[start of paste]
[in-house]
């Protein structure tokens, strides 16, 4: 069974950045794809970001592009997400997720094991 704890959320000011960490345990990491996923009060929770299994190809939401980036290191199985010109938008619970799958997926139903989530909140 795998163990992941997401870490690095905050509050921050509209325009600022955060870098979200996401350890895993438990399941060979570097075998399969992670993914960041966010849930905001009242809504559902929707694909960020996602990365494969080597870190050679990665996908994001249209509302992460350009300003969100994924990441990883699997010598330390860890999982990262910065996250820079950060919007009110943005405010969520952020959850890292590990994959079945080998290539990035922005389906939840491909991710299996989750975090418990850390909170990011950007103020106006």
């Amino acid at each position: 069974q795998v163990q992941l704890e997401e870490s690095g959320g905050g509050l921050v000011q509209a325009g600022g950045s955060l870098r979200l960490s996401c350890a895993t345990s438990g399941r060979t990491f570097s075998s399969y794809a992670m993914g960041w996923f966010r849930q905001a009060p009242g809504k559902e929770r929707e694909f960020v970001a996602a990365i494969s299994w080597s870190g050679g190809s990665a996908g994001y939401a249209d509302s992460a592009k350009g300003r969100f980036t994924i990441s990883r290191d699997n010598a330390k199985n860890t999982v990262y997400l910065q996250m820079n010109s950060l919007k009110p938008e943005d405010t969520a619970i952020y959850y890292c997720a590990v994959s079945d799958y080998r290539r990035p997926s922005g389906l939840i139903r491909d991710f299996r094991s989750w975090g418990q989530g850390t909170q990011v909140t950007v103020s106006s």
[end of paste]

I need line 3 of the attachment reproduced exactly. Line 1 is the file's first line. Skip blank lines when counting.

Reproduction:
């Amino acid at each position: 069974q795998v163990q992941l704890e997401e870490s690095g959320g905050g509050l921050v000011q509209a325009g600022g950045s955060l870098r979200l960490s996401c350890a895993t345990s438990g399941r060979t990491f570097s075998s399969y794809a992670m993914g960041w996923f966010r849930q905001a009060p009242g809504k559902e929770r929707e694909f960020v970001a996602a990365i494969s299994w080597s870190g050679g190809s990665a996908g994001y939401a249209d509302s992460a592009k350009g300003r969100f980036t994924i990441s990883r290191d699997n010598a330390k199985n860890t999982v990262y997400l910065q996250m820079n010109s950060l919007k009110p938008e943005d405010t969520a619970i952020y959850y890292c997720a590990v994959s079945d799958y080998r290539r990035p997926s922005g389906l939840i139903r491909d991710f299996r094991s989750w975090g418990q989530g850390t909170q990011v909140t950007v103020s106006s």